I'm just starting to sell my first crop of the year, and I'm not sure how much federal tax to pay and how to report it. I'm just trying not to end up like Capone.

CONGRATULATIONS on your harvest and sale. By law, you are required to report your weed income in the same way you would report any other income—by filing a federal tax return the following year. This is because the Internal Revenue Code (IRC) defines gross income as "all income from whatever source derived." That includes income from selling pot.

Unfortunately, pot merchants are required to pay far more tax than people in other industries. I have seen differing, credible opinions on the tax rates imposed on marijuana companies—from 40 to 70 percent, and as high as 90 percent. All of these are higher than the 35 percent corporate tax rate paid by most US businesses (the ones that actually keep their money in the country).

You can blame the oppressive taxation of pot income on IRC 280E. Congress enacted that rule in 1982 in response to a tax court ruling that someone named Jeffrey Edmondson could deduct expenses relating to his sale of controlled substances, specifically: 1,100,000 amphetamine tablets, 13 ounces of coke, and 100 pounds of weed. Mr. Edmonson was one of the last people who sold pot, paid taxes, and legitimately deducted costs of rent, travel (Minneapolis to San Diego), and even packaging and scales.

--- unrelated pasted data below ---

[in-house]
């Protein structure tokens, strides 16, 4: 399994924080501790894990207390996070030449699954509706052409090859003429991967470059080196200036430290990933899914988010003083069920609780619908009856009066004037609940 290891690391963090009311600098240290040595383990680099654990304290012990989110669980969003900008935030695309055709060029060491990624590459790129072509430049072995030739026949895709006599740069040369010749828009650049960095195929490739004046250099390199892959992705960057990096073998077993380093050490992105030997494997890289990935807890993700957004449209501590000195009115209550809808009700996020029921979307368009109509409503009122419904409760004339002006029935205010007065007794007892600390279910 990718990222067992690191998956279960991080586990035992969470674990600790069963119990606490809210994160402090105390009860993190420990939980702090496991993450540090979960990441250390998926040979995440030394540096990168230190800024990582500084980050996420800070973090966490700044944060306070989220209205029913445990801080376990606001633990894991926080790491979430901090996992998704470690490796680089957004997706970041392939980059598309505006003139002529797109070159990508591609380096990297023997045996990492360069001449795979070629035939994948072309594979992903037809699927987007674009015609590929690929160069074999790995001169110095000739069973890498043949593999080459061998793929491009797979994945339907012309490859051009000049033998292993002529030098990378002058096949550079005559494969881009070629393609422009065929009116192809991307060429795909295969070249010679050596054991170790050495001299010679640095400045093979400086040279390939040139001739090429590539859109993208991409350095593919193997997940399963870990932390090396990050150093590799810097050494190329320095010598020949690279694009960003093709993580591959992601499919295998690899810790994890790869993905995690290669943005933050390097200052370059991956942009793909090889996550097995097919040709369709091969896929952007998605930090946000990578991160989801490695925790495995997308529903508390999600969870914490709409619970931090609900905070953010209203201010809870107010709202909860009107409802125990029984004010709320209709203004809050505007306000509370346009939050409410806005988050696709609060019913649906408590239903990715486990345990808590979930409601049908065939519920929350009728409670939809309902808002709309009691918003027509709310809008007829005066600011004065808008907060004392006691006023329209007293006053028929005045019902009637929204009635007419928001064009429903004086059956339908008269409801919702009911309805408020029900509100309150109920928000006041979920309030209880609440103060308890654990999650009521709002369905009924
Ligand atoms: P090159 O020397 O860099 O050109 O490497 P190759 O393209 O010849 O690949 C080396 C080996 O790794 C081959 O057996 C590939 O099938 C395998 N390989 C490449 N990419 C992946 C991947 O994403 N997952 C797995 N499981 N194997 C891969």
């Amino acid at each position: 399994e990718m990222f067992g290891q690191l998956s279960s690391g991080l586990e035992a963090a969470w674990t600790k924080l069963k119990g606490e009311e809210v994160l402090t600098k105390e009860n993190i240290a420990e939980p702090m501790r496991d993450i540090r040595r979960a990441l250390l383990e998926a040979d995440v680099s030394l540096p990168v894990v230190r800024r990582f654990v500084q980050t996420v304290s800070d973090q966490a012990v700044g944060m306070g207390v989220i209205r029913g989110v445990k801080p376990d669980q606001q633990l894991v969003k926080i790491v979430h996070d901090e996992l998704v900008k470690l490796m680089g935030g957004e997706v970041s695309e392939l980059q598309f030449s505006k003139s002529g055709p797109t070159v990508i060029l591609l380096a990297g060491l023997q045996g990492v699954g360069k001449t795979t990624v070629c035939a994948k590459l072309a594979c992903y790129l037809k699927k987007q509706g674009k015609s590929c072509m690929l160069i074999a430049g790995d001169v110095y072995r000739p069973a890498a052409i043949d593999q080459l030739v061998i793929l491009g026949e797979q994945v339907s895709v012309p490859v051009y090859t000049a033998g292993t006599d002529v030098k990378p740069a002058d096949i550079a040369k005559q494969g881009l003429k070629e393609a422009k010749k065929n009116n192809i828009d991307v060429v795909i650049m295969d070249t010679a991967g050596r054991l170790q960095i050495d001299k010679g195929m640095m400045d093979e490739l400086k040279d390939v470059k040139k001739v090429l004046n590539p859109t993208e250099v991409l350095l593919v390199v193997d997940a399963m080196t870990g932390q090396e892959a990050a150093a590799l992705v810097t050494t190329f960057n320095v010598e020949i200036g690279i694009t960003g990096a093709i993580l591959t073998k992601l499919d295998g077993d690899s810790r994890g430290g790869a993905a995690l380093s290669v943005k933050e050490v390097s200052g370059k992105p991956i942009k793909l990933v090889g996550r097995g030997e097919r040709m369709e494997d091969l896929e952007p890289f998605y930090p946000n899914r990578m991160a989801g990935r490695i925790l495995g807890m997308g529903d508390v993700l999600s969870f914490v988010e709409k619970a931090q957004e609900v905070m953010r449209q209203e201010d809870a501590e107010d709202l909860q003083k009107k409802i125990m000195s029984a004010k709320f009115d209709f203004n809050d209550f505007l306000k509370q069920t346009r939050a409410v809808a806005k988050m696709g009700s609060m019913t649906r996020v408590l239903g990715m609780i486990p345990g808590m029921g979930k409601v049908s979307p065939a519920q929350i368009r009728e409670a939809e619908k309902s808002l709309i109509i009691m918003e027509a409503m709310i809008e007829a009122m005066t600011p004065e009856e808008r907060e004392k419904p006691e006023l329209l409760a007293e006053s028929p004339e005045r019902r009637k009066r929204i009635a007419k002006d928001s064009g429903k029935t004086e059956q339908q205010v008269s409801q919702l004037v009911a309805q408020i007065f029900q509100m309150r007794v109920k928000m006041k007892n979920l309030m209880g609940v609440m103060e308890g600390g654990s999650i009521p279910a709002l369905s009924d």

Despite the fact that Section 280E has been around for nearly 35 years, there's still considerable debate about what the provision actually is and does. In reality, Section 280E is a single sentence that says, "No deduction or credit shall be allowed for any amount paid or incurred during the taxable year in carrying on any trade or business if such trade or business [involving] trafficking in controlled substances... prohibited by federal law or the law of any state...."

The Internal Revenue Service (IRS) uses Section 280E to prohibit marijuana businesses from deducting ordinary and necessary business expenses. Things like rent, advertising, and employee salaries won't reduce your taxable income unless they can be allocated to costs of goods sold (COGS). For cannabis growers like yourself, COGS include expenses directly related to growing plants (i.e., seeds, electricity, and labor needed to grow and prepare the flowers for sale). For dispensaries, it's far more restrictive, and COGS only include the amounts paid for product, plus a few additional allocations.

The best advice I can give you here is to get your books in order, keep good records, and remember that the IRS is years behind in audits. Just because you haven't been audited for last year's return does not mean you won't be hit with a large tax bill a few years from now. Good luck!